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Fine-tuning of the chemical structure of photoactive materials for highly efficient organic photovoltaics

Nature Energyvolume 3pages10511058 (2018) | Download Citation


The performance of organic photovoltaics is largely dependent on the balance of short-circuit current density (JSC) and open-circuit voltage (VOC). For instance, the reduction of the active materials’ optical bandgap, which increases the JSC, would inevitably lead to a concomitant reduction in VOC. Here, we demonstrate that careful tuning of the chemical structure of photoactive materials can enhance both JSC and VOC simultaneously. Non-fullerene organic photovoltaics based on a well-matched materials combination exhibit a certified high power conversion efficiency of 12.25% on a device area of 1 cm2. By combining Fourier-transform photocurrent spectroscopy and electroluminescence, we show the existence of a low but non-negligible charge transfer state as the possible origin of VOC loss. This study highlights that the reduction of the bandgap to improve the efficiency requires a careful materials design to minimize non-radiative VOC losses.

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The data that support the plots within this paper and other findings of this study are available from the corresponding authors upon reasonable request.

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This work was financially supported by the Ministry of Science and Technology (no. 2014CB643501) and the National Natural Science Foundation of China (nos 91633301, 51521002, 51673069, 21520102006 and 21822505). N.L. gratefully acknowledges financial support from the DFG research grant BR 4031/13-1, the ETI funding at FAU Erlangen-Nürnberg, and the Bavarian Ministry of Economic Affairs and Media, Energy and Technology by funding the HI-ERN (IEK11) of FZ Jülich. C.J.B. gratefully acknowledges financial support through the ‘Aufbruch Bayern’ initiative of the state of Bavaria (EnCN and ‘Solar Factory of the Future’), the Bavarian Initiative ‘Solar Technologies go Hybrid’ (SolTech), the SFB 953 (DFG) and the Cluster of Excellence ‘Engineering of Advanced Materials’ (EAM) at FAU Erlangen-Nürnberg. RSoXS was performed at beamline and GIWAXS was performed at beamline 7.3.3 at the Advanced Light Source of Lawrence Berkeley National Laboratory (LBNL), which was supported by the DOE, Office of Science and Office of Basic Energy Sciences. We acknowledge the support for film sample preparation at the Molecular Foundry, LBNL. Work at the Molecular Foundry was supported by the Office of Science, Office of Basic Energy Sciences, of the US Department of Energy under contract no. DE-AC02-05CH11231.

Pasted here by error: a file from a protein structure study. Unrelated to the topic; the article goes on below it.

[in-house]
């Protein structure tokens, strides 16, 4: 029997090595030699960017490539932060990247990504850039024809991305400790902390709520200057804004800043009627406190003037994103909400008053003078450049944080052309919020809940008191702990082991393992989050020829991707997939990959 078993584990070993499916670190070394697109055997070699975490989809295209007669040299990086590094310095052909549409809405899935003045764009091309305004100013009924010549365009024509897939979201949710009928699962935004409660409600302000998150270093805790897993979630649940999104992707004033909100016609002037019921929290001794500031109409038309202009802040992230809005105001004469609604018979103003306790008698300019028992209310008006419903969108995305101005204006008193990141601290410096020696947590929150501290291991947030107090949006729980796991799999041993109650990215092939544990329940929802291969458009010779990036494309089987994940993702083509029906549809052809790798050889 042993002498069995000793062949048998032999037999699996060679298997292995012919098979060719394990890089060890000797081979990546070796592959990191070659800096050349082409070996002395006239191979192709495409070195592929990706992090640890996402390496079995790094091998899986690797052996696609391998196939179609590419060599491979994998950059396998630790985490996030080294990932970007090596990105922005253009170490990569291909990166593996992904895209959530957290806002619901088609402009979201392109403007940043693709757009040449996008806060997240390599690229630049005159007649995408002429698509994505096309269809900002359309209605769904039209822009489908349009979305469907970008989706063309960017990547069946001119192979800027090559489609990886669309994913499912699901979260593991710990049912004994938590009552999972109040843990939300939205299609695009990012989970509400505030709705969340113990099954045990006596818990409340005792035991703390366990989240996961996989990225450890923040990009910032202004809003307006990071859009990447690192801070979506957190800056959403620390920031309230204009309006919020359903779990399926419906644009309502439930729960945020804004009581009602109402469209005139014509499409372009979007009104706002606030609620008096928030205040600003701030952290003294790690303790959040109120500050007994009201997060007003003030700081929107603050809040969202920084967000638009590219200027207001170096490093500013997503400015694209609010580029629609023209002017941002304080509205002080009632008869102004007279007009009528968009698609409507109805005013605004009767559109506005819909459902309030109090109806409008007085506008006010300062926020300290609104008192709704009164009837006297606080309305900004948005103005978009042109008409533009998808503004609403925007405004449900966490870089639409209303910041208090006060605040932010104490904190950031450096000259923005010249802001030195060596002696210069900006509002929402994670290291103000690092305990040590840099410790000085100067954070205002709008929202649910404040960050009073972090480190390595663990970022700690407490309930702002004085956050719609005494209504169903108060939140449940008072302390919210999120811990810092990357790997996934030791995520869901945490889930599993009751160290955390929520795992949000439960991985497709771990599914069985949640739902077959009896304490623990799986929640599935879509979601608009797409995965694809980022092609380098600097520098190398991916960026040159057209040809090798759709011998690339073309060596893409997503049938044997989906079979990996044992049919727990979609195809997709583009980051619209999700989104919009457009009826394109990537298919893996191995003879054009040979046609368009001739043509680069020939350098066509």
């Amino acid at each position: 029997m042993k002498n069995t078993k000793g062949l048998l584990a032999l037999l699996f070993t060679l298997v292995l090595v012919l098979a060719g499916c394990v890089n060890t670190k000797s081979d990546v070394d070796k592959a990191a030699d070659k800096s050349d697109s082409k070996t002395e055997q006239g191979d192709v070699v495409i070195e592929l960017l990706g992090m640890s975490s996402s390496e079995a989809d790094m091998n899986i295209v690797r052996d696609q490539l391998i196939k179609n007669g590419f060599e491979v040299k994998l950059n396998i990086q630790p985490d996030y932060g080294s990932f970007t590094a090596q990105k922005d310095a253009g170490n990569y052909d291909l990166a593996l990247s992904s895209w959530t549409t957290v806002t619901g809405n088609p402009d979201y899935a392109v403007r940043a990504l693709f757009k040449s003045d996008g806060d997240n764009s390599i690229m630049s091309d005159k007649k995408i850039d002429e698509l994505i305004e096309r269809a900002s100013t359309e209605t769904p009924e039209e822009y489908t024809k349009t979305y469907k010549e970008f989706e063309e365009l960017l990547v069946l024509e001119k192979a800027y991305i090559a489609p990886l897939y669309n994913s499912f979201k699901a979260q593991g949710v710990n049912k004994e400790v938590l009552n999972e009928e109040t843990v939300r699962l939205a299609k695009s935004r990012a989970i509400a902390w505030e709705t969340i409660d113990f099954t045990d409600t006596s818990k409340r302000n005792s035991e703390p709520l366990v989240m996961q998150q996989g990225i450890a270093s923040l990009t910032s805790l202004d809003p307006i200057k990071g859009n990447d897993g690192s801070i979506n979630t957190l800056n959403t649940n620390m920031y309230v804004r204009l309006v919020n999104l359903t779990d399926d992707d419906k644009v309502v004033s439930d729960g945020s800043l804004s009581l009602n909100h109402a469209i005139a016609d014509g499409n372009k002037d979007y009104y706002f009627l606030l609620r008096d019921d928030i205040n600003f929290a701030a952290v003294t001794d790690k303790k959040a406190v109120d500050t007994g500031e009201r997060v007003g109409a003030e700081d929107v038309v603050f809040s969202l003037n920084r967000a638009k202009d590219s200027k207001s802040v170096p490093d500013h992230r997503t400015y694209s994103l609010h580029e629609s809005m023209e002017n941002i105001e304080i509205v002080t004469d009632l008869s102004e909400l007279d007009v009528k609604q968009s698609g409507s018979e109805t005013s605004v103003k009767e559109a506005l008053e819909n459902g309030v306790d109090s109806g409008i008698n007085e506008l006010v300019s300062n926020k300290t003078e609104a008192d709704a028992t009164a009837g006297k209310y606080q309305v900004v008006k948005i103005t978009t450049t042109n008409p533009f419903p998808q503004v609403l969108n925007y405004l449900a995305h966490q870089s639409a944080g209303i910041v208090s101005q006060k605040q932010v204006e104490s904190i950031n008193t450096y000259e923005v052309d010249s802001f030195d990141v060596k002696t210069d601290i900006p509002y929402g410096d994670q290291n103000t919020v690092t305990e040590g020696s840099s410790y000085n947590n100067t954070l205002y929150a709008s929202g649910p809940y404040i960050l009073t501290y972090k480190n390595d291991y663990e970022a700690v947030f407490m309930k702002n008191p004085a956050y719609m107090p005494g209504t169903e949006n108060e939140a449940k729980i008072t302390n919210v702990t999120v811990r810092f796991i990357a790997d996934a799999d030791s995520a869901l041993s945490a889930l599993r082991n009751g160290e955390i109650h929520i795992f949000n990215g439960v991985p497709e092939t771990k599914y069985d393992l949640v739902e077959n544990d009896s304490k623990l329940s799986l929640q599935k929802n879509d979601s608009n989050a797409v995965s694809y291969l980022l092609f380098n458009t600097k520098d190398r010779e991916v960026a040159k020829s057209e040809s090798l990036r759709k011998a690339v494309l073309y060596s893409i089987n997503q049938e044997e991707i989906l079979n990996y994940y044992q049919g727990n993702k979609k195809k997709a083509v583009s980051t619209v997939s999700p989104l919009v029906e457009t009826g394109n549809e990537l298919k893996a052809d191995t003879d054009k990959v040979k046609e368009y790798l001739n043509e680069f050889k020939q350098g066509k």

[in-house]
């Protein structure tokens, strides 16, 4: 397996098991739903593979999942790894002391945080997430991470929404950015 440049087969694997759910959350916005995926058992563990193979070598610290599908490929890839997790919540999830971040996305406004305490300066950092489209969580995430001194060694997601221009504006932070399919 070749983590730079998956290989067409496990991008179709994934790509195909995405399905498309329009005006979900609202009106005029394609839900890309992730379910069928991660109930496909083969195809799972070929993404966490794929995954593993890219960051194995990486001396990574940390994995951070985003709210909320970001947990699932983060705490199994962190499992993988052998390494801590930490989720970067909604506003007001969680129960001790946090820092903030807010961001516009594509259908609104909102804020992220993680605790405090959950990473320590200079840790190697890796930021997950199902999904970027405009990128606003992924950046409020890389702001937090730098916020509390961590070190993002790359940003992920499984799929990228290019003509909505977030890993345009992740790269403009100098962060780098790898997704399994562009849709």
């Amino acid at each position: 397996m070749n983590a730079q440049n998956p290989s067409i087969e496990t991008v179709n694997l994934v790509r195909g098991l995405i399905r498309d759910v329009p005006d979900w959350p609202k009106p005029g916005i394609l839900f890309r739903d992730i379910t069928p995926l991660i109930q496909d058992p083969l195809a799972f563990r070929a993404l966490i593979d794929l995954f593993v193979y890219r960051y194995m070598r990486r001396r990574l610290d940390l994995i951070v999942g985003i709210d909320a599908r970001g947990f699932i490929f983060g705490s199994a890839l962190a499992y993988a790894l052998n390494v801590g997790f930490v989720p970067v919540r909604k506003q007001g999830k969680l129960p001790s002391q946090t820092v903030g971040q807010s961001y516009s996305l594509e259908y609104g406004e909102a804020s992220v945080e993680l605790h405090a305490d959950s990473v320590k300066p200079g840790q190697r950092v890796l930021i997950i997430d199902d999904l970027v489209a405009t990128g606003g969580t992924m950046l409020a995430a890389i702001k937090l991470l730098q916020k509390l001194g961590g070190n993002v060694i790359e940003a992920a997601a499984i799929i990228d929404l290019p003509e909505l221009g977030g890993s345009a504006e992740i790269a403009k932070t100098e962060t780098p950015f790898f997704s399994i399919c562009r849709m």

Author information


  1. Institute of Polymer Optoelectronic Materials and Devices, State Key Laboratory of Luminescent Materials and Devices, South China University of Technology, Guangzhou, China

    • Baobing Fan
    • , Wenkai Zhong
    • , Lei Ying
    • , Ruihao Xie
    • , Kang An
    • , Fei Huang
    •  & Yong Cao
  2. Institute of Materials for Electronics and Energy Technology (i-MEET), Friedrich-Alexander-Universität Erlangen-Nürnberg, Erlangen, Germany

    • Baobing Fan
    • , Xiaoyan Du
    • , Xiaofeng Tang
    • , Ning Li
    •  & Christoph J. Brabec
  3. Department of Physics and Astronomy, Shanghai Jiao Tong University, Shanghai, China

    • Feng Liu
  4. Materials Sciences Division, Lawrence Berkeley National Laboratory, Berkeley, CA, USA

    • Wenkai Zhong
  5. State Key Laboratory for Mechanical Behavior of Materials, Xi’an Jiaotong University, Xi’an, China

    • Jingming Xin
    •  & Wei Ma
  6. Bavarian Center for Applied Energy Research (ZAE Bayern), Erlangen, Germany

    • Christoph J. Brabec


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B.F., L.Y., N.L. and F.H. conceived the ideas and coordinated the work. B.F. and L.Y. designed the donor polymers. B.F. synthesized the polymers, conducted the ultraviolet–visible and cyclic voltammetric measurements, performed the device fabrication and characterization, and analysed the data. X.D. and X.T. conducted the FTPS and EL measurements. X.D. analysed the FTPS and EL data. X.T. performed the temperature-dependent J–V characterization. R.X. synthesized the acceptor molecules. F.L., W.Z., J.X. and W.M. conducted the GIWAXS measurements and analysed the data. F.L. and W.Z. performed the RSoXS measurements and analysed the data. K.A. performed the light-intensity-dependent J–V characterization. N.L. assisted with the large-area device fabrication and evaluation. B.F., L.Y., N.L., C.J.B., F.H. and Y.C. contributed to manuscript preparation. All authors commented on the manuscript.

Competing interests

The authors declare no competing interests.

Corresponding authors

Correspondence to Lei Ying or Ning Li or Fei Huang.

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